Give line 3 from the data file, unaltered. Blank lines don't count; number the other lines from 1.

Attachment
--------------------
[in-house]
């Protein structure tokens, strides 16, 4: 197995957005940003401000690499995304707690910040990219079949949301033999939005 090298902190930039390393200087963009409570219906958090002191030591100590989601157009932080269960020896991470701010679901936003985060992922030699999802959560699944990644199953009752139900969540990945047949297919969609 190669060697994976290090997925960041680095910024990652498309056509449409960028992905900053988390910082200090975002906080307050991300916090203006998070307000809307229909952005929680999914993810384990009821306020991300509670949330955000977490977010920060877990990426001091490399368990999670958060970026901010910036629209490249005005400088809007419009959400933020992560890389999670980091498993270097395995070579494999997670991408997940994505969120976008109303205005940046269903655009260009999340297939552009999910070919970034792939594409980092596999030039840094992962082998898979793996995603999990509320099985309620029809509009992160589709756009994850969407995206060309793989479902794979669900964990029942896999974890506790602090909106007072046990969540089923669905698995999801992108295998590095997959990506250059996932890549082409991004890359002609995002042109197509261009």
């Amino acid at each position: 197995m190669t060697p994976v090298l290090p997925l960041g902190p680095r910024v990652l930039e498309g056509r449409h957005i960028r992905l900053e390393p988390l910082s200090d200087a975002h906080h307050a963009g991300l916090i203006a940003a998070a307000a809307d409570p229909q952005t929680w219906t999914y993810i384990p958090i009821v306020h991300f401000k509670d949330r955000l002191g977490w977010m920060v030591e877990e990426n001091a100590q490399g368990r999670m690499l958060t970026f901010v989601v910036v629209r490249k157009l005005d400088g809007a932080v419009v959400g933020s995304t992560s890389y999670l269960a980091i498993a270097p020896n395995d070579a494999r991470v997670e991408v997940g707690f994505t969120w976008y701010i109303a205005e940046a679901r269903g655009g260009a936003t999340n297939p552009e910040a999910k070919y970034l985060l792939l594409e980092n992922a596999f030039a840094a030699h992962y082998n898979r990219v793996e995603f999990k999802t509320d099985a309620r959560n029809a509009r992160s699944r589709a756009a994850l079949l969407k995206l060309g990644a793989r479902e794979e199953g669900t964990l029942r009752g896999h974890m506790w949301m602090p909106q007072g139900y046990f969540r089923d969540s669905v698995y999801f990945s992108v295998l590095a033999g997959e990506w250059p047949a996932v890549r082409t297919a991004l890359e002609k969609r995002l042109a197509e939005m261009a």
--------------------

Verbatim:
């Amino acid at each position: 197995m190669t060697p994976v090298l290090p997925l960041g902190p680095r910024v990652l930039e498309g056509r449409h957005i960028r992905l900053e390393p988390l910082s200090d200087a975002h906080h307050a963009g991300l916090i203006a940003a998070a307000a809307d409570p229909q952005t929680w219906t999914y993810i384990p958090i009821v306020h991300f401000k509670d949330r955000l002191g977490w977010m920060v030591e877990e990426n001091a100590q490399g368990r999670m690499l958060t970026f901010v989601v910036v629209r490249k157009l005005d400088g809007a932080v419009v959400g933020s995304t992560s890389y999670l269960a980091i498993a270097p020896n395995d070579a494999r991470v997670e991408v997940g707690f994505t969120w976008y701010i109303a205005e940046a679901r269903g655009g260009a936003t999340n297939p552009e910040a999910k070919y970034l985060l792939l594409e980092n992922a596999f030039a840094a030699h992962y082998n898979r990219v793996e995603f999990k999802t509320d099985a309620r959560n029809a509009r992160s699944r589709a756009a994850l079949l969407k995206l060309g990644a793989r479902e794979e199953g669900t964990l029942r009752g896999h974890m506790w949301m602090p909106q007072g139900y046990f969540r089923d969540s669905v698995y999801f990945s992108v295998l590095a033999g997959e990506w250059p047949a996932v890549r082409t297919a991004l890359e002609k969609r995002l042109a197509e939005m261009a």